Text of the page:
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History:

One of last partially intact ahupua‘a on O`ahu, Waimea Valley consists of 1,875 acres and has been a sacred place for more than 700 years of Native Hawaiian history.

Waimea, “The Valley of the Priests,” gained its title around 1090 when the ruler of O‘ahu awarded the land to the kähuna nui.  Descendants of the high priests lived and cared for much of the Valley until 1886.

As part of a cooperative conservation land purchase, the Office of Hawaiian Affairs acquired the property in 2006. In 2008, Hi‘ipaka LLC was established to manage Waimea Valley and hold the deed.

Highlights:

Take a casual walk on a paved path through our World Class Botainical Gardens and Historical Sites 3/4 of a mile one way or 1 1/2 miles round trip from our Ticket Booth (where you pay Admission into the Valley) to our Waterfall area.
 
Activities
Several activities (with paid admission) are offered throughout the day in different locations in the Valley.
 
Ancient Hawaiian Archaeological Sites
Ancient Hawaiian Archaeological Sites: 78 sites of interest have been identified including religious sites and shrines, house sites, agricultural terraces and fishponds.
 
World Class Botanical Garden Collections
The 150-acre Botanical Collection contains more than 5,000 kinds of tropical and subtropical plants including native and endangered Hawaiian plants.
 
Wildlife
Several native and endangered birds including the ‘alae ‘ula are found in Waimea. All five species of o'opu, a native freshwater fish can  be found in Kamananui Stream.  Because Waimea Valley is home to so many endangered plants and animals, we do not allow any domestic animals to be brought in.  This includes birds, cats and dogs, with the exception of service animals..
 
Cultural Activities
Visitors to the Valley are invited to participate in several free activities (with paid admission) including Hula Implement demonstrations, Hawaiian Games, and Crafts, Music & Story Telling with Kūpuna.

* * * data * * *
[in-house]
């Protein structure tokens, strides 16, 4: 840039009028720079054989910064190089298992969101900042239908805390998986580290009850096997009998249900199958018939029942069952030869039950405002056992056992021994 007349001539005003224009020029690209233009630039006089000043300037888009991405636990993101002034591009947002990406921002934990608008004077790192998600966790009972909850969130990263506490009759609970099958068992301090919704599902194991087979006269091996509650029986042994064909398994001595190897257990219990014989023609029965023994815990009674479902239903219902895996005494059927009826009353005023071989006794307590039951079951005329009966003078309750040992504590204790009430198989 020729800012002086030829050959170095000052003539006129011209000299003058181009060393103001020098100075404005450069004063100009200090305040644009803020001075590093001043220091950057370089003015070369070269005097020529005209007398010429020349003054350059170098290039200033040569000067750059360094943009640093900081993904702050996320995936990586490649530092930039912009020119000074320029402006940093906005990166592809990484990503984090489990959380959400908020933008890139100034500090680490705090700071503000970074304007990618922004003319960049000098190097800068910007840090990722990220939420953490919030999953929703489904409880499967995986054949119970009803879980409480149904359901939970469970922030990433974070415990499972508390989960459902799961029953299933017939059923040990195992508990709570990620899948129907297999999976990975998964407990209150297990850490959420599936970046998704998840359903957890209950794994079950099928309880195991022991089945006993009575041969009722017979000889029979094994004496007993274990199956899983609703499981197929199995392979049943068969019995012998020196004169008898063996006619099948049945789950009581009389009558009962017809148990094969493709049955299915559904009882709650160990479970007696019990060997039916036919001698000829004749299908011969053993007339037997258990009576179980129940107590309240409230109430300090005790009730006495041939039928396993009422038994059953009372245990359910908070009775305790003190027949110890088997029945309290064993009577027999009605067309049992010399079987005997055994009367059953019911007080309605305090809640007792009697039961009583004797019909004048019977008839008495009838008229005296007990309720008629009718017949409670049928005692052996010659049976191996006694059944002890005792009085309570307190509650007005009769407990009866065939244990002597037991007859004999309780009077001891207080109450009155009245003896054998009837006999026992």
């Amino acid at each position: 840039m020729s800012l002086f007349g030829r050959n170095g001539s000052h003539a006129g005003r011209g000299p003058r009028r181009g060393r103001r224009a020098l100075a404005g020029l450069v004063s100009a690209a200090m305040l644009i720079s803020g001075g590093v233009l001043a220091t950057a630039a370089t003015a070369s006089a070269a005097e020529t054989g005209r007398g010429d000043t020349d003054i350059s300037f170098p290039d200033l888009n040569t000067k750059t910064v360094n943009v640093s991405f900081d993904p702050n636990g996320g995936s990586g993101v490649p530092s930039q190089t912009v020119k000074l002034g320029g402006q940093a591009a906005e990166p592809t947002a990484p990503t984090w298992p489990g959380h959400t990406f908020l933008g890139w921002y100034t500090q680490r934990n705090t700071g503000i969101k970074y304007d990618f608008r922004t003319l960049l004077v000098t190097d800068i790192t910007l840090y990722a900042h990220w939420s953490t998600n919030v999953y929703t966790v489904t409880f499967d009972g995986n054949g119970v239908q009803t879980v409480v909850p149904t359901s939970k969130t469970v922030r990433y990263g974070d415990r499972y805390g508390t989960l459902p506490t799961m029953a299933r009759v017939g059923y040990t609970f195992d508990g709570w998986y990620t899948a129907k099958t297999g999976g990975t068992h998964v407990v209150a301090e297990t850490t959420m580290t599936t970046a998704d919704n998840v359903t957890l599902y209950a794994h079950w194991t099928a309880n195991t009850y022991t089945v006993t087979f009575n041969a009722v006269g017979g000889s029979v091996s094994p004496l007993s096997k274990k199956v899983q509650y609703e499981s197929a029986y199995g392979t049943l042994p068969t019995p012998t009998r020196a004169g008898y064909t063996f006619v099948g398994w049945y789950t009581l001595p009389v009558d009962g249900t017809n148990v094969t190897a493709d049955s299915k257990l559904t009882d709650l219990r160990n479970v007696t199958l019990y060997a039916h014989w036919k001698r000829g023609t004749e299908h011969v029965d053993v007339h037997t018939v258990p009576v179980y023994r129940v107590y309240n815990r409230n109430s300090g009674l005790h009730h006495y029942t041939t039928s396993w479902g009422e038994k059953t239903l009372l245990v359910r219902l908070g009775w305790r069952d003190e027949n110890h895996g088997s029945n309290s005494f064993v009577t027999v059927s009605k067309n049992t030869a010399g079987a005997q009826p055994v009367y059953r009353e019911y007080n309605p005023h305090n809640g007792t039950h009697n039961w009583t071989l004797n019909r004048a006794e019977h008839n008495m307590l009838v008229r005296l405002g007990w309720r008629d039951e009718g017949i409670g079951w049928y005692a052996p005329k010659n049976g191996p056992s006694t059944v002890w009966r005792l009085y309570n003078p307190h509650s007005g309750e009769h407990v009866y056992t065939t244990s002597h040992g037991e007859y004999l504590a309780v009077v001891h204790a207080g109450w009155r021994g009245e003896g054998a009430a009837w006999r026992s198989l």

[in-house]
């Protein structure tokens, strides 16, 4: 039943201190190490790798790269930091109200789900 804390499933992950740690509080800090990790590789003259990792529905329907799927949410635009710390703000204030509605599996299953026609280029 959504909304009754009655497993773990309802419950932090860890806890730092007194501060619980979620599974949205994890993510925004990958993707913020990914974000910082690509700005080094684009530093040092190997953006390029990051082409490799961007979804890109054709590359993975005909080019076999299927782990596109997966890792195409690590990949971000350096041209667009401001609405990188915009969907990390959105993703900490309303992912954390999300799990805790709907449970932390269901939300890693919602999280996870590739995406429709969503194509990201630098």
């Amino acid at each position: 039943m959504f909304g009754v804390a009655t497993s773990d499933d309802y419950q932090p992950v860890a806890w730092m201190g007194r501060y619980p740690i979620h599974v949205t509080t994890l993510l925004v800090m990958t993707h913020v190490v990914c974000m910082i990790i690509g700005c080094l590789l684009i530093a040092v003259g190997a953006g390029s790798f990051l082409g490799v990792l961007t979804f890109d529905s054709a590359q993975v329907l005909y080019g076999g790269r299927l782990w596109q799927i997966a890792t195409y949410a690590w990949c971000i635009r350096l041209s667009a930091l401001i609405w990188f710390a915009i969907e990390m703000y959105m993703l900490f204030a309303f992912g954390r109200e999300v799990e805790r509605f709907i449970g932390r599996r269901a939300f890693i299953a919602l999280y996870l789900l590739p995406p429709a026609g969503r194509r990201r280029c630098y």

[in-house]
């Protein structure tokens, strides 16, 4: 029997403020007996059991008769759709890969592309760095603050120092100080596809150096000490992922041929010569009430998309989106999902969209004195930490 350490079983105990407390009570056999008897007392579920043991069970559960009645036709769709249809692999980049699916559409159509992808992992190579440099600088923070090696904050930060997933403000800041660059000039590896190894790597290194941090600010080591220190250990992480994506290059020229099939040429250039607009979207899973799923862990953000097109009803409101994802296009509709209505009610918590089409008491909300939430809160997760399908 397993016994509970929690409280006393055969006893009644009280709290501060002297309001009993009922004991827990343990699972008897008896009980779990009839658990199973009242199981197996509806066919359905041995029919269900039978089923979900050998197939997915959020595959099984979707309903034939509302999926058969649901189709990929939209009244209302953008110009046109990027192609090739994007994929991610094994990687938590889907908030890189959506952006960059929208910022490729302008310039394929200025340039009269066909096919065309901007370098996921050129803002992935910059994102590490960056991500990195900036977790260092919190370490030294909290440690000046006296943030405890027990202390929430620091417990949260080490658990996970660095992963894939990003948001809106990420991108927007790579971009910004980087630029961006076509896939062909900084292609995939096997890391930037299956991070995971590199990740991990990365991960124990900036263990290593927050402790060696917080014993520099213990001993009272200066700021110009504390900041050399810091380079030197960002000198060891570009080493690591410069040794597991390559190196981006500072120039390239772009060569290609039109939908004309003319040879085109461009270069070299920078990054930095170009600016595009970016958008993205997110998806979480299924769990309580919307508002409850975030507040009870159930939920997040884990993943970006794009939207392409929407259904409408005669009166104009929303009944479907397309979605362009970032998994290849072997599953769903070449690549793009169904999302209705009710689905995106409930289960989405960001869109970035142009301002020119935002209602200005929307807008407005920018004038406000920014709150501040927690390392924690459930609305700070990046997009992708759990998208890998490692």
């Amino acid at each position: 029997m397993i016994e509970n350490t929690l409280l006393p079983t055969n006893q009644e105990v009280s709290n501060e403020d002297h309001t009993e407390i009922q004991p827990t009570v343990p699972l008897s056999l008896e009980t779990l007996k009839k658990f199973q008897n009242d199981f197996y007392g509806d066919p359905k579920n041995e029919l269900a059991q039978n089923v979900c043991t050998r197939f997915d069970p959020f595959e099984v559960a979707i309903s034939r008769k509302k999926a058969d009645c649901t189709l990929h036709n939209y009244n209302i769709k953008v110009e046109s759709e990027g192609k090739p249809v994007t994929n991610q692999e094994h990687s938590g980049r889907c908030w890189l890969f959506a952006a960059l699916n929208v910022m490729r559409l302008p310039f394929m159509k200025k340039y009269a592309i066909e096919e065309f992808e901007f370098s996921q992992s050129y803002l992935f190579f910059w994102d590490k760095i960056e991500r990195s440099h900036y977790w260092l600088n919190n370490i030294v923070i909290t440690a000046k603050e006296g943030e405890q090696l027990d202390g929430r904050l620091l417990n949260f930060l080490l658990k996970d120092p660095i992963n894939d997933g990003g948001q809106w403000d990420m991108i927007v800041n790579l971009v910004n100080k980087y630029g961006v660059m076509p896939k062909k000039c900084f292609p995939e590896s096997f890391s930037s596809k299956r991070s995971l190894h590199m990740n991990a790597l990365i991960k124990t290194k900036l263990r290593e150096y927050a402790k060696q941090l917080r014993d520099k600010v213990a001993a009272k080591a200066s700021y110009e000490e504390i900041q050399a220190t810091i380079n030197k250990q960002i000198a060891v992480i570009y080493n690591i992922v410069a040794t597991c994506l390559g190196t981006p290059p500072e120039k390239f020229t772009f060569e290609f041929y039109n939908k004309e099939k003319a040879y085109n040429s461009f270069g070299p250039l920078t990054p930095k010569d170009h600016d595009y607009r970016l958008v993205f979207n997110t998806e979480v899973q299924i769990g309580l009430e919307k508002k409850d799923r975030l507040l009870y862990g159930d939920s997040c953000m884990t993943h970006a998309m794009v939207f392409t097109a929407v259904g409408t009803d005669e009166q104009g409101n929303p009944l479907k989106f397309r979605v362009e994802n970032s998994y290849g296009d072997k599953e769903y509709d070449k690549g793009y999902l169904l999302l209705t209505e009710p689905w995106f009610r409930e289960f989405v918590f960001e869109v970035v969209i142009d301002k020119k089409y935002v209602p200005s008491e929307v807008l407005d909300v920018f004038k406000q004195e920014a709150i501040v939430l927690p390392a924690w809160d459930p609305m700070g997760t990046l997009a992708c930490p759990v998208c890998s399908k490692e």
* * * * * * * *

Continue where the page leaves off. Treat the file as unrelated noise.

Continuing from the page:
Waihī Waterfall
An attraction of great interest and enjoyment is the Valley’s 45-foot waterfall. Waihï is approximately 3/4 of a mile from the Ticket booth.
 
Retail, Food & Beverage Services
Ku‘ono Waiwai, the Valley’s retail store, showcases the work of North Shore artists and Hawaii crafters of locally made products. The Valley’s on-site concession services uses locally grown, made-in-Hawai‘i ingredients for local dining at its best.  

Management:

Hi‘ipaka LLC is a nonprofit company created to nurture and care for Waimea Valley and holds title to the land. The Valley was purchased by a partnership between the Office of Hawaiian Affairs, the City and County of Honolulu, the Hawaii State Department of Land Natural Resources, and the U.S. Army.

WalkwaysWaimea Valley is deeply rooted in Hawaiian history and continues to be a respite for Hawaiian spirituality and traditions.  Hi‘ipaka LLC is a nonprofit, limited liability company created to nurture and care for this treasure.

As stewards and employees of Hi‘ipaka LLC, we will strive in our daily responsibilities to Waimea and its host culture, to celebrate and share a vibrant and living Hawaiian culture with the world.  We welcome you to the living pu‘uhonua of Waimea Valley.  Let us honor and perpetuate Hawai`i’s past, steward our present and plan for a prosperous and healthy future.

Office of Hawaiian Affairs City and County of Honolulu State Department of Land and Natural Resources United States Army
Office of Hawaiian Affairs City and County
of Honolulu
State Department of Land
Natural Resources
U.S. Army